Observations on Wage and Hour "Protections"

Welcome to HR Esq. As an experienced labor and employment lawyer representing businesses for many years, I hope to bring you a perspective on the legal aspects of human resource management and information regarding new laws in the pipeline. Addressing employment law issues seems to be running a close second to the economic crisis for our federal government. I welcome your feedback and suggestions of areas to address.

In the midst of these challenging times, I have seen news stories praising the efforts of employees to assist and pitch in, and advice columns recommending ways for employees to stand out and lessen the likelihood of getting laid off. There appears to be a disconnect, however, between what could appear, on the surface, to be good ideas on the one hand, and the requirements of the U.S. wage and hour laws on the other. It makes one wonder whether the economic crisis might demand a review of the old standards…or whether other factors should be taken into consideration.

Take the restaurant that was floundering and the employees who volunteered to each work a shift without pay to help their boss. This gift was the employees’ idea, and they all contributed happily, and selflessly. The problem is that, legally, the employer cannot "permit" employees to work without compensating them properly under the federal and state wage and hour laws—even during this economic crisis. Even when it is the employees’ idea. Even when it resulted in such a "feel good" news story.

It is likely the law that prohibits employees from volunteering to do that for which they would otherwise be compensated exists to protect employees from employers who would take advantage of such a loophole. While most employers have integrity, there is no question that someone out there would not coerce employees to "volunteer." The black-and-white distinction prevents any abuse of the system…but it also prohibits truly voluntary contribution by willing employees who want to make a difference in an economic crisis.

In another instance, a human resources advice Web site that should have known better gave pointers on how employees can "stand out" and "be recognized" so that they can avoid getting laid off. One suggestion was for employees to arrive early, work through lunch (or take a shortened lunch hour) and be the last to leave. Employees should show that they are dedicated and willing to go above and beyond, and that they are the type of team-player the company cannot afford to lay off. The problem is that many companies set employee schedules keeping in mind the hourly-per-employee cost. Companies usually prohibit their non-exempt employees from clocking in before their start time, from taking shortened lunch breaks and from working extra time without express permission in order to manage overtime hours and overtime pay. Legally, employees who are not exempt from the overtime requirements must be paid for any time they "work," whether before or after hours, or during lunch. Thus, while excellent advice for exempt employees, these same actions could backfire for those classified as non-exempt—and the article did not distinguish. What was likely well-meaning advice could get employees in trouble if they violate policies with regard to working schedules and could cause their employers to pay for unbudgeted overtime hours.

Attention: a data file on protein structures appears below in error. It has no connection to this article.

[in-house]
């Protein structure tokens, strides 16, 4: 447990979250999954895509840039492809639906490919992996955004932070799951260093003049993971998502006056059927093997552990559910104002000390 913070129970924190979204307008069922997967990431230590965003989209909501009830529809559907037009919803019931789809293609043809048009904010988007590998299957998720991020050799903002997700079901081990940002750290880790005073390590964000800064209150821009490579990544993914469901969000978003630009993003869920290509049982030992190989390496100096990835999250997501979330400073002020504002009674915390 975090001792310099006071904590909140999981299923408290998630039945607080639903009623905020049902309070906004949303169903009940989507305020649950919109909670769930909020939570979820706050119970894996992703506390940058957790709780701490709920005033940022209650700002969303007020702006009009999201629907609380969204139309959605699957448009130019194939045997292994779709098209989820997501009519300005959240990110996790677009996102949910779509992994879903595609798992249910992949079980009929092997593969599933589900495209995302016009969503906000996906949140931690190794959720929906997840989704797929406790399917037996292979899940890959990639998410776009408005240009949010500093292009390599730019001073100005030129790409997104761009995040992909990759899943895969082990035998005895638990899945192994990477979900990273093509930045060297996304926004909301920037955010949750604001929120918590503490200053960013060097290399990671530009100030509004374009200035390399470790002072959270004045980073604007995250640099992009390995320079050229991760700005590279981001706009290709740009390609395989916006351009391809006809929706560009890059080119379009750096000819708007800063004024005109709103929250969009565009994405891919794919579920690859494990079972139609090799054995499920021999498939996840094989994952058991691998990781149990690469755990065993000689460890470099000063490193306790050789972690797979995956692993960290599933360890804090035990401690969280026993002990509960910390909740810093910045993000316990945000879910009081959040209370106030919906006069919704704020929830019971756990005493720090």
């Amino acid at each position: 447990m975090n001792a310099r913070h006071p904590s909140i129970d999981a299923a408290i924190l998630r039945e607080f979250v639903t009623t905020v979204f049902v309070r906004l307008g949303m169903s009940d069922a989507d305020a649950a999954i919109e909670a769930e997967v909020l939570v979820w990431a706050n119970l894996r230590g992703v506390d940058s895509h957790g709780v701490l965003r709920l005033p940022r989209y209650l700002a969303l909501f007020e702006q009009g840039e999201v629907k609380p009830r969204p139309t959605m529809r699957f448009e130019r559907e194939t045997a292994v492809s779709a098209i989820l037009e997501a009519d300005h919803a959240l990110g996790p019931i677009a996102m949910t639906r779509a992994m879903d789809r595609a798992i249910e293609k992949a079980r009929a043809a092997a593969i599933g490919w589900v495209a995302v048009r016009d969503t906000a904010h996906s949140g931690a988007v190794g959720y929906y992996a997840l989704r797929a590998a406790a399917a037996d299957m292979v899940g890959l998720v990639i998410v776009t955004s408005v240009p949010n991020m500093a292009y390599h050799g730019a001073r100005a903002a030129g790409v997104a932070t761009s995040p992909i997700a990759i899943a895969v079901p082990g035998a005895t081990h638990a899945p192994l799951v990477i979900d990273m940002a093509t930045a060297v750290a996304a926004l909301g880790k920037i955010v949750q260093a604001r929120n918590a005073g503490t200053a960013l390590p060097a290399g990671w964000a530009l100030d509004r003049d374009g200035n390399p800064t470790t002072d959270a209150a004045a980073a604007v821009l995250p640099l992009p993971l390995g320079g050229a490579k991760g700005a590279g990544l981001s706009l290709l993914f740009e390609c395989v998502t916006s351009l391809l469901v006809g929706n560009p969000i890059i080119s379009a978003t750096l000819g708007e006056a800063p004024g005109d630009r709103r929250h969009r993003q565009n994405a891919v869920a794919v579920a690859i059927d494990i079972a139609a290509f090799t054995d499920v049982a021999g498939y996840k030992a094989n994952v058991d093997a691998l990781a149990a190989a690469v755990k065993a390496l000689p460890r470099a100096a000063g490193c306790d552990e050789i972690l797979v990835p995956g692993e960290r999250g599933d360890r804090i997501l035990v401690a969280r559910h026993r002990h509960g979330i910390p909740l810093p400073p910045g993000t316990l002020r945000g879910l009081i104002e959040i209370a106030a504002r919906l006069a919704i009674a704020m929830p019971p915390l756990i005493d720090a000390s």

Again, the wage and hour laws exist to ensure that employers do not bully, intimidate or otherwise coerce employees to work extra time without proper compensation. We should never again tolerate the type of abuses that led to the original implementation of our wage and hour laws, yet it could be that in endeavoring to protect the employees, their initiative and desire to contribute and feel part of the team has been thwarted. During this economic crisis, perhaps we should look for ways to allow employees to contribute to corporate growth and progress, while still protecting them from unscrupulous employers.